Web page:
Tag Archives: Leakware

Security News for the Week Ending November 29, 2019

The Problem with Big Data is, Well, That it is Big

On October 16th researchers revealed that they had found an exposed database with 4 billion records covering 1.2 billion people.  The first database contained information on 1.5 billion unique people (note these numbers do not exactly match) including work phone numbers and mobile phone numbers.  The second database contains hundreds of millions of scraped profiles from LinkedIn.  The data appears to be linked to “data enrichment” firms, People Data Labs and Oxy.io, but the firms say that the server doesn’t belong to them.  They did not say that the data did not originate from them.  Likely, the server belongs to one of their customers.  The good news is that the databases do not contain passwords or credit cards, but still there is a lot of data there.  The term data enrichment is an expression for “we aggregate data from a bunch of sources and put it all together, so if all YOU have, for example is a person’s email, we can tell you how much they make, how many kids they have and the roads they travel on to work, etc…”  Source: Computer Weekly.

 

California DMV Made > $50 Million Last Year Selling Your Data

First the law requires you to provide all kinds of information to the DMV.  Then the DMV sells that information to anyone who’s check clears.  And they do not need to ask your permission.  In theory the law restricts who they sell your data too, but there are a lot of exceptions. One example was a private investigator who bought the information and gave it to his stalker client who killed the person.  Another is data brokers like Lexis/Nexus.  Maybe the law should be changed, but in the meantime the DMV loves the cash.  Source: Vice

 

Another Public Leakware Attack

As I said in my November 19, 2019 post titled “Argh – They Have a Name for it Now – Leakware“, leakware is becoming more popular.  Now we have a case of the security and building facilities firm Allied Universal ($7 billion in revenue, 200,000 employees).  Allied was breached and the hackers want money.  To make a point, they leaked 700 megabytes of data.  They say that they have 4 GB+ more to leak and they will give it to Wikileaks.  They posted the sample data to Bleeping Computer’s forum, which took it down and also to a Russian crime forum who was not so supportive.  The hackers initially wanted $2 million.  Not they want $4 million; Allied offered $50k.    A bit of a gap.  Allied says that they take security seriously but didn’t say what they planned to do to protect the stolen data.  If these hackers are Russian, there really isn’t much they can do other than to negotiate.  They have brought in security experts after the breach.  While it is useful to close the barn door once the horses are gone and the barn is burned to the ground, that probably won’t make much difference to the customers who’s data was compromised.  Stay tuned for lawsuits.  Assuming this trend continues, we need to create different defenses for ransomware.  Source: Bleeping Computer

That Thanksgiving e-Card – Yup, Its Malware

With the holiday season starting, the purveyors of malware  are in the holiday spirit too.  They are sending out millions of MALICIOUS, INFECTED e-greeting cards.

Open the card and you, too, will be infected.  In one campaign, the malware is the emotet password stealing trojan.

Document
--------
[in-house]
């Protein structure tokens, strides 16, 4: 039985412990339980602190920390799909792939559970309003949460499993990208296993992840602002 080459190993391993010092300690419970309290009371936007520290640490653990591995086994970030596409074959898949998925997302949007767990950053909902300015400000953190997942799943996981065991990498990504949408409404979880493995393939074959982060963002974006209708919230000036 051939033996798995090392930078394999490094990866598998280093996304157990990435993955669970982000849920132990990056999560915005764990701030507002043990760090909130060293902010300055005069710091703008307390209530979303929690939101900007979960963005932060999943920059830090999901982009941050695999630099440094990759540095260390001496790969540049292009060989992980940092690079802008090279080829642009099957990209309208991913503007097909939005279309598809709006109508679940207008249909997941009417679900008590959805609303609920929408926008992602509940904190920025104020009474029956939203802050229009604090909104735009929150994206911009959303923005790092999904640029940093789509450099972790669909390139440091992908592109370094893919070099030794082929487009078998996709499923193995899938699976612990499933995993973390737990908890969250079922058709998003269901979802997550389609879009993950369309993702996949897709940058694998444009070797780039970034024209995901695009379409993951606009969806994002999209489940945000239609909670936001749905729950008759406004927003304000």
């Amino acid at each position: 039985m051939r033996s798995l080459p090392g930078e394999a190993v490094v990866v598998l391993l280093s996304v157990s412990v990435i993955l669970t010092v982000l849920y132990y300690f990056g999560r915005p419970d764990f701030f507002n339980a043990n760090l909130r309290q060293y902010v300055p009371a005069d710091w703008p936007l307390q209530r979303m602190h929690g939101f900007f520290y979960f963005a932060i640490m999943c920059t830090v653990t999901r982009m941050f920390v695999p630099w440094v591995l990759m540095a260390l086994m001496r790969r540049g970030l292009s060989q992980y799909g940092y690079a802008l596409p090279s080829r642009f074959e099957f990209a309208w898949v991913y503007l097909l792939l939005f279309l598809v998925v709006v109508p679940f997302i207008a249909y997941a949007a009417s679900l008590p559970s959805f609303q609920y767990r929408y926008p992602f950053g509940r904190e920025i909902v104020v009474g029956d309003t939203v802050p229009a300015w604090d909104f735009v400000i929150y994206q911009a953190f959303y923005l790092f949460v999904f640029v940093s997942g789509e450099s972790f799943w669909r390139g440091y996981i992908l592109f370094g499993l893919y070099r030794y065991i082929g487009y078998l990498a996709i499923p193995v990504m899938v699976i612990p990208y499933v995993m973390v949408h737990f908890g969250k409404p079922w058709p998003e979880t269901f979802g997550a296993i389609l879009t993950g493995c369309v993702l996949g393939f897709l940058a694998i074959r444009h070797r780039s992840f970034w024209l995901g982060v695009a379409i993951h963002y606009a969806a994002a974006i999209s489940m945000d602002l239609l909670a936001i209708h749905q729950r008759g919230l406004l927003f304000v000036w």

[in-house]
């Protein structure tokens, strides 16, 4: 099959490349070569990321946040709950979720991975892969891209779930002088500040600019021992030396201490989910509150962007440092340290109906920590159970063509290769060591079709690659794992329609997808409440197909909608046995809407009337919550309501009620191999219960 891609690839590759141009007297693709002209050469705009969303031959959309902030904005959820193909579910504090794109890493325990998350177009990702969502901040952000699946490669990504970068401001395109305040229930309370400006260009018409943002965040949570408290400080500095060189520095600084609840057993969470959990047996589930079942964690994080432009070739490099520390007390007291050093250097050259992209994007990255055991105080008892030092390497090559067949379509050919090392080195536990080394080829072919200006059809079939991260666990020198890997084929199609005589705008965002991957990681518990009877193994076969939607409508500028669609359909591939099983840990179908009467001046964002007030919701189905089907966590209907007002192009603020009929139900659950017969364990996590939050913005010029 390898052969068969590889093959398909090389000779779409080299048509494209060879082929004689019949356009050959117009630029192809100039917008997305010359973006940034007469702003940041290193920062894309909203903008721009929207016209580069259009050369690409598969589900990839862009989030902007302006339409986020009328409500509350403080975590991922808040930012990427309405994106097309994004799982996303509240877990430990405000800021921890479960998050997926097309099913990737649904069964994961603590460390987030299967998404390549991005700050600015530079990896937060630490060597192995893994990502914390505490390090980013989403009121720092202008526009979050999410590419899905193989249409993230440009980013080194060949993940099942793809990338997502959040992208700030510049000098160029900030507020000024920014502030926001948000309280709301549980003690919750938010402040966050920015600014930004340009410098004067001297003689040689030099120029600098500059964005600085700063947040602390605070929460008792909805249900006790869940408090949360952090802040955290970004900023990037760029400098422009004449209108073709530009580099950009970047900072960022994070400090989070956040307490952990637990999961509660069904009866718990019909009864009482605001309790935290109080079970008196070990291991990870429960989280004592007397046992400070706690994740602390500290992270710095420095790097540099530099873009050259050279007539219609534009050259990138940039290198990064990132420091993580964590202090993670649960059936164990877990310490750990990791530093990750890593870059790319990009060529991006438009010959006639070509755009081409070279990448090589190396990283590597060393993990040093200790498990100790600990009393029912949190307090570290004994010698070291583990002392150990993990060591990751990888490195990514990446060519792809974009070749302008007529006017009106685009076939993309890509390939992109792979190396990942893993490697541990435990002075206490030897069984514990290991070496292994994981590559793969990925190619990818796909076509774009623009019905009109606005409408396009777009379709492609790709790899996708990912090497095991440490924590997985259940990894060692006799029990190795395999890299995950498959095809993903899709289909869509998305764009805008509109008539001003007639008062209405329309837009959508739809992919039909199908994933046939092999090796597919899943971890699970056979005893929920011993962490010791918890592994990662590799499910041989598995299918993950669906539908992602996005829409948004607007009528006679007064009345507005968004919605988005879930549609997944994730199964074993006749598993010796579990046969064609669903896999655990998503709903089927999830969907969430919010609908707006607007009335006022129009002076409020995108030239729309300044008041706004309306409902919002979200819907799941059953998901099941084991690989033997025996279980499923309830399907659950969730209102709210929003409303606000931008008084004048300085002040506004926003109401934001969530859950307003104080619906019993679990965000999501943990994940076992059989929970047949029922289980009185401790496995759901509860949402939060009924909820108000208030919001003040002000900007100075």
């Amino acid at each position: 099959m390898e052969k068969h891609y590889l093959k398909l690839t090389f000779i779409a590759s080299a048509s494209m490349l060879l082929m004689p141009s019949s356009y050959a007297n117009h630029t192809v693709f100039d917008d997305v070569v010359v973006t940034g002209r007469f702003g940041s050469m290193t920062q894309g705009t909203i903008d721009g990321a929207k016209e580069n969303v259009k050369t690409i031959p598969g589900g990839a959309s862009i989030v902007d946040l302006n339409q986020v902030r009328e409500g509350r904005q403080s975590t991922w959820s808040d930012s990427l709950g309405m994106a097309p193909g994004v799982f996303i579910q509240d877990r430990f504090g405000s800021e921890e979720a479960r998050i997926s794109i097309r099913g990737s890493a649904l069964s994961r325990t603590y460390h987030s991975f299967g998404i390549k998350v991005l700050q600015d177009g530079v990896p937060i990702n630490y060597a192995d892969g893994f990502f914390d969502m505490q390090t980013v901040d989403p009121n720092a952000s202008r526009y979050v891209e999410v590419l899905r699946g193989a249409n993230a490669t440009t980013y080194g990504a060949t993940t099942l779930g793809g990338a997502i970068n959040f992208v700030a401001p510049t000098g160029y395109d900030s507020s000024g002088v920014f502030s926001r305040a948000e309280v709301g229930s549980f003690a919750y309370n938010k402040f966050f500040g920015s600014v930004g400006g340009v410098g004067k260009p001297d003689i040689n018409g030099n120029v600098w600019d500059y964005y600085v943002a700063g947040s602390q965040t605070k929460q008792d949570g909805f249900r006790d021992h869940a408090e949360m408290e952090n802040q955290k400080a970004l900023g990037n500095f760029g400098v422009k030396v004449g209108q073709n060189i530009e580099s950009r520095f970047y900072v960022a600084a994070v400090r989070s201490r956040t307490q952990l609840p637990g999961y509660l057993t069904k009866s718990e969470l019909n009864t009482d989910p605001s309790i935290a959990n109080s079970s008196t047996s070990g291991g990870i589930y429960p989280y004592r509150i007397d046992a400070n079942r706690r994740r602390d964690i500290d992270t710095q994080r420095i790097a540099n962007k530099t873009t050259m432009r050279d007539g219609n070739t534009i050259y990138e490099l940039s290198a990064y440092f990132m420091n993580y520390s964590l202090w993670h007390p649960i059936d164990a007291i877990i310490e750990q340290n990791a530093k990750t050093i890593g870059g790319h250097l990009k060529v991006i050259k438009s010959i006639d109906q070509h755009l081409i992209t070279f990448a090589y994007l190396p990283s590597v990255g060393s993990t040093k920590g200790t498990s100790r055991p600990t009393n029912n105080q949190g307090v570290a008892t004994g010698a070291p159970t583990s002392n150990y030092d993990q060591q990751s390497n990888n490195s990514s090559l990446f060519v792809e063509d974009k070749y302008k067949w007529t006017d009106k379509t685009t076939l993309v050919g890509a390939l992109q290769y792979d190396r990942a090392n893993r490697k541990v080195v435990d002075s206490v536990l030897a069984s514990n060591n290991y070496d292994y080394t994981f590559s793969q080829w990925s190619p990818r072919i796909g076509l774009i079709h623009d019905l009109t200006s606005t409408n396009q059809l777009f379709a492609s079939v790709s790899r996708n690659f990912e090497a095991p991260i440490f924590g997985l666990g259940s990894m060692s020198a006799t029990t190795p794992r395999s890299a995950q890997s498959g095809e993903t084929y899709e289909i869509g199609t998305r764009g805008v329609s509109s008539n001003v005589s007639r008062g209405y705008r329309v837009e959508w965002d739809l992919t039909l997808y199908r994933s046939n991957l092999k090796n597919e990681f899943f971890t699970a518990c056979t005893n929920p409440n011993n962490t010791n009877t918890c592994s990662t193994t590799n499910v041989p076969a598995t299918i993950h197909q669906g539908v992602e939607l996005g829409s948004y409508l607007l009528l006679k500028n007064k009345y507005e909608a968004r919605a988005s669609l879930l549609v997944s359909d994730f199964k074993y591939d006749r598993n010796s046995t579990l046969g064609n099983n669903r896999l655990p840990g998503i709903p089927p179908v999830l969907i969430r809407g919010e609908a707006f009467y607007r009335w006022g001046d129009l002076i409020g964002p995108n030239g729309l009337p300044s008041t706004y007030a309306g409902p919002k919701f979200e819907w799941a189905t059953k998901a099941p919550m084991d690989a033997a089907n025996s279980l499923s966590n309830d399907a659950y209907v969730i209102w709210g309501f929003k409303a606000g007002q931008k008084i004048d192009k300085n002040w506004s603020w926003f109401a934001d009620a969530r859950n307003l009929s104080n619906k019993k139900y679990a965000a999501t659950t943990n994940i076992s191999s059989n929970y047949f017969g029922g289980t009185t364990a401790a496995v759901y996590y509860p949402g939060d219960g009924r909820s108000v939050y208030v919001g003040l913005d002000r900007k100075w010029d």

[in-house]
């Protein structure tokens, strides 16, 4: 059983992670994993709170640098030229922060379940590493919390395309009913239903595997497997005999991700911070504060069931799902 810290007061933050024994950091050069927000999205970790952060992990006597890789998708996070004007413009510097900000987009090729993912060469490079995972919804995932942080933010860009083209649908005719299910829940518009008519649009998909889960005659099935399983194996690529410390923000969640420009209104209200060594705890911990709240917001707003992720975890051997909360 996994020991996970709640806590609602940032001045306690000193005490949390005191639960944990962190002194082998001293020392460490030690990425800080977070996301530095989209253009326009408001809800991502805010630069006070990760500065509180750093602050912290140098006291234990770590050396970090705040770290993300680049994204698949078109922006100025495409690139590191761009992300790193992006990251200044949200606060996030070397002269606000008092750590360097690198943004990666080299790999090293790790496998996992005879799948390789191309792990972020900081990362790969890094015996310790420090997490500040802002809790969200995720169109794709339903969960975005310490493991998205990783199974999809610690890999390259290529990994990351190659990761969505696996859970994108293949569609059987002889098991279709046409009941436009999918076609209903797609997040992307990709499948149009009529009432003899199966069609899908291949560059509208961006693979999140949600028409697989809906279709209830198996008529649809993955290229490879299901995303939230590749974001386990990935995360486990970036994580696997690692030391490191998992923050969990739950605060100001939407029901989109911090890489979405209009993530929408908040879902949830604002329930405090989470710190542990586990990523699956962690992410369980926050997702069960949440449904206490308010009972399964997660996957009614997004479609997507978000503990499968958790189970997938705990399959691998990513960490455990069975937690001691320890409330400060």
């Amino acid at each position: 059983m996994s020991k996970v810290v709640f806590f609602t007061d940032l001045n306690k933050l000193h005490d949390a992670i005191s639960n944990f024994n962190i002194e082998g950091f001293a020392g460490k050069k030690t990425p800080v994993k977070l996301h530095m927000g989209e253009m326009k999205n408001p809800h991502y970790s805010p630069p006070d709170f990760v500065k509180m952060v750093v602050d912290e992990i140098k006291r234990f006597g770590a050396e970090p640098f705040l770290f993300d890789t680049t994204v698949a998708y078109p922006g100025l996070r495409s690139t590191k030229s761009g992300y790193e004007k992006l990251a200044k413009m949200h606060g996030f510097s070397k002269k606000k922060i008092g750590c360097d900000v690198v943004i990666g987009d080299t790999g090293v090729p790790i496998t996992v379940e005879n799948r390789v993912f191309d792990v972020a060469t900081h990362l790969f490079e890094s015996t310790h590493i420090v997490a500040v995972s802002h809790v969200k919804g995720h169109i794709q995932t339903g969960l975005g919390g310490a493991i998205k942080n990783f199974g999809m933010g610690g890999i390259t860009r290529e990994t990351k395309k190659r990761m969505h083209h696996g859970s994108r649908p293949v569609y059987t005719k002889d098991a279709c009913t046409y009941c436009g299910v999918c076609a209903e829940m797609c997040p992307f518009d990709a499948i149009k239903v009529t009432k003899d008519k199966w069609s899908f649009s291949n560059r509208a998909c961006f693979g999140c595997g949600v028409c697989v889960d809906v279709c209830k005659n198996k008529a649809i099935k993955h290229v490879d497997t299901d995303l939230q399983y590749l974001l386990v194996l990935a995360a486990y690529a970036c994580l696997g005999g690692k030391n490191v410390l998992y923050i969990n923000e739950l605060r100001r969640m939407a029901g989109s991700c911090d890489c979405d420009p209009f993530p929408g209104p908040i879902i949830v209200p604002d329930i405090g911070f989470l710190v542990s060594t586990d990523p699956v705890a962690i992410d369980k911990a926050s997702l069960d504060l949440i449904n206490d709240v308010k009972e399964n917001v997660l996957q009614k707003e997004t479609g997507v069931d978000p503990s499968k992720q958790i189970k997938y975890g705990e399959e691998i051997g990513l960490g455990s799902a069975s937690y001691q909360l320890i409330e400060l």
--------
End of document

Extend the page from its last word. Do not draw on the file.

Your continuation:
Open that card and all of your passwords will be sent to Russia or China or some other friendly place.

When I get one of these cards, I send the person who sent it a note thanking them, but telling them that, in an unfortunate sign of the times, it is too risky to open it.

Then I hit the delete key.  Source: Bleeping Computer

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Argh – They Have a Name for it Now – Leakware

As I have been saying for a while, hackers are good at evolving.

As we see more and more ransomware attacks, a lot of the people are opting not to pay the ransom and instead deal with reconstructing their infrastructure and losing data (like police losing digital evidence and having to let crooks go).

So the hackers are in the process of evolving.

The City of Johannesburg, South Africa was hit with a ransomware attack and the attacker said that if they didn’t pay the ransom, the hackers would sell/publish the data.  We are beginning to see more of this.

The city didn’t pay and we don’t know if the hackers sold the data.  It is possible that it was a bluff and they didn’t have the data.  Only time will tell.

But from a hacker’s standpoint, that is likely the next evolution of ransomware and they have given it a name – LEAKWARE.

The premise is that good backups don’t help.  Disaster recovery plans don’t help.  Business continuity plans do not make a difference.

If I was a hacker and was contemplating a Leakware attack, I would go after high value targets.  Examples include banks, mortgage companies, big pharma and  law firms.  Also anyone with a lot of personal data like HR departments, sensitive data, financial data or intellectual property.   Especially service providers (law firms, accounting firms, contract HR and similar companies fit into this category).  These are companies that might go out of business if their customer’s data was published, hence they are very likely to pay a Leakware ransom.

The only solution to this is to do your best to protect your infrastructure.  There are a number of ways to do this – better employee training, logging with 24×7 alerting, segmentation and many others.   It takes work.  It costs money, but maybe not a fortune.  What it takes is making protecting your network a priority.

Source: Government Computer News

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